Miller School Students Present Study on Benefits of the Visual Arts in Medical Education

Reading Time: 2 minutes

An innovative University of Miami Miller School of Medicine program, the Fine Art of Healthcare, is helping medical students develop their observation, listening and communicating skills, according to a recent study.

From left, Ethan Adre, Jacob Rosewater, Andrew Masciarella, and Emily Mejia.

A team of Miller School students presented their study, “The Fine Art of Healthcare: Training Future Health Professionals through the Visual Arts,” at the University of  Central Florida’s recent Global Health Conference, “Arts in Medicine: Integration and Healing,” in Orlando.

“There is growing evidence that arts and humanities programs in medical education lead to greater insight into the human condition and the importance of perspective and culture,” said Gauri Agarwal, M.D., associate dean for clinical curriculum. “These programs have been shown  to enhance communication skills, listening skills, observational skills, empathy, wellness and a certain tolerance of ambiguity, all of which are critical to the practice of medicine.”

The Fine Art of Healthcare is a collaborative program with the University of Miami’s Lowe Art Museum that employs visual thinking strategies. Hope Torrents, school programs coordinator at the museum, launched the program in 2009. “When we started, there were very few programs that incorporated the visual arts into medical education programs,” she said. “Now, there are a plethora of them.”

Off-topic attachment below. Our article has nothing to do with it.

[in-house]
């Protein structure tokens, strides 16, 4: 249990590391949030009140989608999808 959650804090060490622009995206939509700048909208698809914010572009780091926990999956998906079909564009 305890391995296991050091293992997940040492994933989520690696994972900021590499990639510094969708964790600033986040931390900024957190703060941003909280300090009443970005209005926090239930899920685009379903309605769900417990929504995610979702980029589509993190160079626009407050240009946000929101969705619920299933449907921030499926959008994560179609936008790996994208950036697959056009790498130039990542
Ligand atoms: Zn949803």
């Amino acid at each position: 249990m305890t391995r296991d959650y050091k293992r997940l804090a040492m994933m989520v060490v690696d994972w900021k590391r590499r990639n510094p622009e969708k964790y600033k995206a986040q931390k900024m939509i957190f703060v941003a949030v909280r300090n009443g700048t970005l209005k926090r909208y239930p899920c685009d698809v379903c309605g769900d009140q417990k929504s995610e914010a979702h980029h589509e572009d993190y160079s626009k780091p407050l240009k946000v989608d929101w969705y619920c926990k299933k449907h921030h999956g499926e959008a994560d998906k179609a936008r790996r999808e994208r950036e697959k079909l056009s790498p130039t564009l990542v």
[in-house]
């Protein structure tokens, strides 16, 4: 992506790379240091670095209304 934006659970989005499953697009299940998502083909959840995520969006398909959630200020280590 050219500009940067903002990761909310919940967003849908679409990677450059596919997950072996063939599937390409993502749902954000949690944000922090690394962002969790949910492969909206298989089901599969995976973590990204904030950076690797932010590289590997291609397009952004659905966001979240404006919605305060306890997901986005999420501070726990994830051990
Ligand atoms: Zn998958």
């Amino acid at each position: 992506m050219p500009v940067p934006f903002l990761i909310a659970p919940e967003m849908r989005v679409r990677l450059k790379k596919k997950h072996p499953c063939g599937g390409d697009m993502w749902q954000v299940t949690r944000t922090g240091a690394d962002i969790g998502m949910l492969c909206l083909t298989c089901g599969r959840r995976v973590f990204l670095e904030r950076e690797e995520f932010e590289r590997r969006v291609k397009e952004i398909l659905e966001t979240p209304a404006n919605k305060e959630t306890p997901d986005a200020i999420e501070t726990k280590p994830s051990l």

Andrew Masciarella, a second-year medical student and study co-author, said he thinks all medical students should be required to participate because it provides a humanistic perspective to the patient interview process that supplements the scientific approach. “The patient encounter should be a conversation where you learn more about the patient and his or her situation, akin to analyzing a work of art. It’s up to the beholder to figure out what may be going on.”

Masciarella, Ethan Adre, Jacob Rosewater, Andrew Masciarella, Emily Mejia, and Nidhi Patel were co-authors of the study, which analyzed 357 survey responses from 2018 to 2019 with the following findings:

  • 89 percent of participants believe that this experience was worthwhile
  • 52 percent of participants think that their observation and listening skills improved
  • 60 percent feel the program has merit in collaborative practice
  • 74 percent identify concepts taught in this workshop as vital professional and communication skills
  • 91 percent believe this is relevant to clinical practice.

A formal evaluation of the efficacy of the fine arts program in improving students’ clinical diagnostic, observation and communication skills is under way, according to Dr. Agarwal.  “We are actively working on increasing the presence of the medical humanities in our curriculum,” she said. “We recognize that they are of great benefit to our students and, ultimately, their patients.”